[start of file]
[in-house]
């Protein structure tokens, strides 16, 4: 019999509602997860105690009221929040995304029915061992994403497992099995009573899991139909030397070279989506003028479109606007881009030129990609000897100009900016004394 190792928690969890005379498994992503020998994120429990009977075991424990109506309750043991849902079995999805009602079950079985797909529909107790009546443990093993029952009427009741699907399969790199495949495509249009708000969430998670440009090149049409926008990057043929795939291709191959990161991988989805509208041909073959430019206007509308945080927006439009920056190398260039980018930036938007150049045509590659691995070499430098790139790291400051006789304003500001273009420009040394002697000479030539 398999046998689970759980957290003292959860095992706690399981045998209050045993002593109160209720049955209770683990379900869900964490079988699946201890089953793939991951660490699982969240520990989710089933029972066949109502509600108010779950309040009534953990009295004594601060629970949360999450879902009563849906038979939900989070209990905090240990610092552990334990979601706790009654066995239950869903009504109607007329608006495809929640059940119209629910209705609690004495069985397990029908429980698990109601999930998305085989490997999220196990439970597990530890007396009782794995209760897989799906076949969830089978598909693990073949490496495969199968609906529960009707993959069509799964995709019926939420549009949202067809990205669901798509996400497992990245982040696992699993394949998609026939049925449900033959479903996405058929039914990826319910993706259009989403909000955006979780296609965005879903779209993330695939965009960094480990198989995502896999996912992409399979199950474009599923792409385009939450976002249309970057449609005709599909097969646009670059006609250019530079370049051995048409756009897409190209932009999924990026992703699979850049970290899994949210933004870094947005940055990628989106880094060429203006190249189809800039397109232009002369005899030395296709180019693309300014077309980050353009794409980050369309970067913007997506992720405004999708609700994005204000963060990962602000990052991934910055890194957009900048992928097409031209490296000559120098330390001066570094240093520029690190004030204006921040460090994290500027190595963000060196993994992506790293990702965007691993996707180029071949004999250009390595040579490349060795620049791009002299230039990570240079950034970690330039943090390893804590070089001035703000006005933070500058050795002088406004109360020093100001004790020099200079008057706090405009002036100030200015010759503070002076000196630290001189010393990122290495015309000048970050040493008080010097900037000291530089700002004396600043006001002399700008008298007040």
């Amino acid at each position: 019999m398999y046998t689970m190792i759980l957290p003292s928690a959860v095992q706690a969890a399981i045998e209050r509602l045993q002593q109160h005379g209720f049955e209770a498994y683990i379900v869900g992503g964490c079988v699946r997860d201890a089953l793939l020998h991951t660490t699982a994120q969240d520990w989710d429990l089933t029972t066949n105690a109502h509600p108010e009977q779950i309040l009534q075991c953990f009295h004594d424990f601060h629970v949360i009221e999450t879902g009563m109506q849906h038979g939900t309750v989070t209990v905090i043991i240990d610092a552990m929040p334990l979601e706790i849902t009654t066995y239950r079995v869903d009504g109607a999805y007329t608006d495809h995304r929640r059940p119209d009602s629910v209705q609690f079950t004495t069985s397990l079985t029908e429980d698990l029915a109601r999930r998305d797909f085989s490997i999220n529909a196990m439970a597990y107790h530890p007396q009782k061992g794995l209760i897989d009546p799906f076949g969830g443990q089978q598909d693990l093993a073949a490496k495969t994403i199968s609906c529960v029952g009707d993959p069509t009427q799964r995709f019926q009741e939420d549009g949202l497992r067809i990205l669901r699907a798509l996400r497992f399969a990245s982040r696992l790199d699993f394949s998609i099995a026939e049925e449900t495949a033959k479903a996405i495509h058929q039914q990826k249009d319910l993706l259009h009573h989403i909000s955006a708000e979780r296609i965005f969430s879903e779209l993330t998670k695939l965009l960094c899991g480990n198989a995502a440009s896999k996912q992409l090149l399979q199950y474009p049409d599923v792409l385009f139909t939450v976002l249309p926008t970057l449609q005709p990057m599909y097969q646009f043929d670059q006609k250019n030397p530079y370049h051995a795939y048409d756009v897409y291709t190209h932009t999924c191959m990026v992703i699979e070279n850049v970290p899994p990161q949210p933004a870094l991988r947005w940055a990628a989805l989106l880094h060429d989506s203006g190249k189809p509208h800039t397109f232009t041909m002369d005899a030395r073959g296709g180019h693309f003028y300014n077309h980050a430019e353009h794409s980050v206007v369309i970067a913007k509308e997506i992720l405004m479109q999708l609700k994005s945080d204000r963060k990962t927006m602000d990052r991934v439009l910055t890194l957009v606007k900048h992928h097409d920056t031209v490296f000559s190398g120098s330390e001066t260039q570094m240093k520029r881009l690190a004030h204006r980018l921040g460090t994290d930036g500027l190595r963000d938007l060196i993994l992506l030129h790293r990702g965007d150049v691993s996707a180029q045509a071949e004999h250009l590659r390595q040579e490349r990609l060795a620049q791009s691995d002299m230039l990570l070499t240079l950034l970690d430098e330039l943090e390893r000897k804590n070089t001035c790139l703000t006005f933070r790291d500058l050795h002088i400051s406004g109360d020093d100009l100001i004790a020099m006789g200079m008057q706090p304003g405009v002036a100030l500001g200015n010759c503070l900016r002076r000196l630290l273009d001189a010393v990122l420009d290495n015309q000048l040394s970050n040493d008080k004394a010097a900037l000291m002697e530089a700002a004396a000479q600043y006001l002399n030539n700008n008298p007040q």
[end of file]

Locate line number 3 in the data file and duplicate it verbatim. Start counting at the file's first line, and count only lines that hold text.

């Amino acid at each position: 019999m398999y046998t689970m190792i759980l957290p003292s928690a959860v095992q706690a969890a399981i045998e209050r509602l045993q002593q109160h005379g209720f049955e209770a498994y683990i379900v869900g992503g964490c079988v699946r997860d201890a089953l793939l020998h991951t660490t699982a994120q969240d520990w989710d429990l089933t029972t066949n105690a109502h509600p108010e009977q779950i309040l009534q075991c953990f009295h004594d424990f601060h629970v949360i009221e999450t879902g009563m109506q849906h038979g939900t309750v989070t209990v905090i043991i240990d610092a552990m929040p334990l979601e706790i849902t009654t066995y239950r079995v869903d009504g109607a999805y007329t608006d495809h995304r929640r059940p119209d009602s629910v209705q609690f079950t004495t069985s397990l079985t029908e429980d698990l029915a109601r999930r998305d797909f085989s490997i999220n529909a196990m439970a597990y107790h530890p007396q009782k061992g794995l209760i897989d009546p799906f076949g969830g443990q089978q598909d693990l093993a073949a490496k495969t994403i199968s609906c529960v029952g009707d993959p069509t009427q799964r995709f019926q009741e939420d549009g949202l497992r067809i990205l669901r699907a798509l996400r497992f399969a990245s982040r696992l790199d699993f394949s998609i099995a026939e049925e449900t495949a033959k479903a996405i495509h058929q039914q990826k249009d319910l993706l259009h009573h989403i909000s955006a708000e979780r296609i965005f969430s879903e779209l993330t998670k695939l965009l960094c899991g480990n198989a995502a440009s896999k996912q992409l090149l399979q199950y474009p049409d599923v792409l385009f139909t939450v976002l249309p926008t970057l449609q005709p990057m599909y097969q646009f043929d670059q006609k250019n030397p530079y370049h051995a795939y048409d756009v897409y291709t190209h932009t999924c191959m990026v992703i699979e070279n850049v970290p899994p990161q949210p933004a870094l991988r947005w940055a990628a989805l989106l880094h060429d989506s203006g190249k189809p509208h800039t397109f232009t041909m002369d005899a030395r073959g296709g180019h693309f003028y300014n077309h980050a430019e353009h794409s980050v206007v369309i970067a913007k509308e997506i992720l405004m479109q999708l609700k994005s945080d204000r963060k990962t927006m602000d990052r991934v439009l910055t890194l957009v606007k900048h992928h097409d920056t031209v490296f000559s190398g120098s330390e001066t260039q570094m240093k520029r881009l690190a004030h204006r980018l921040g460090t994290d930036g500027l190595r963000d938007l060196i993994l992506l030129h790293r990702g965007d150049v691993s996707a180029q045509a071949e004999h250009l590659r390595q040579e490349r990609l060795a620049q791009s691995d002299m230039l990570l070499t240079l950034l970690d430098e330039l943090e390893r000897k804590n070089t001035c790139l703000t006005f933070r790291d500058l050795h002088i400051s406004g109360d020093d100009l100001i004790a020099m006789g200079m008057q706090p304003g405009v002036a100030l500001g200015n010759c503070l900016r002076r000196l630290l273009d001189a010393v990122l420009d290495n015309q000048l040394s970050n040493d008080k004394a010097a900037l000291m002697e530089a700002a004396a000479q600043y006001l002399n030539n700008n008298p007040q």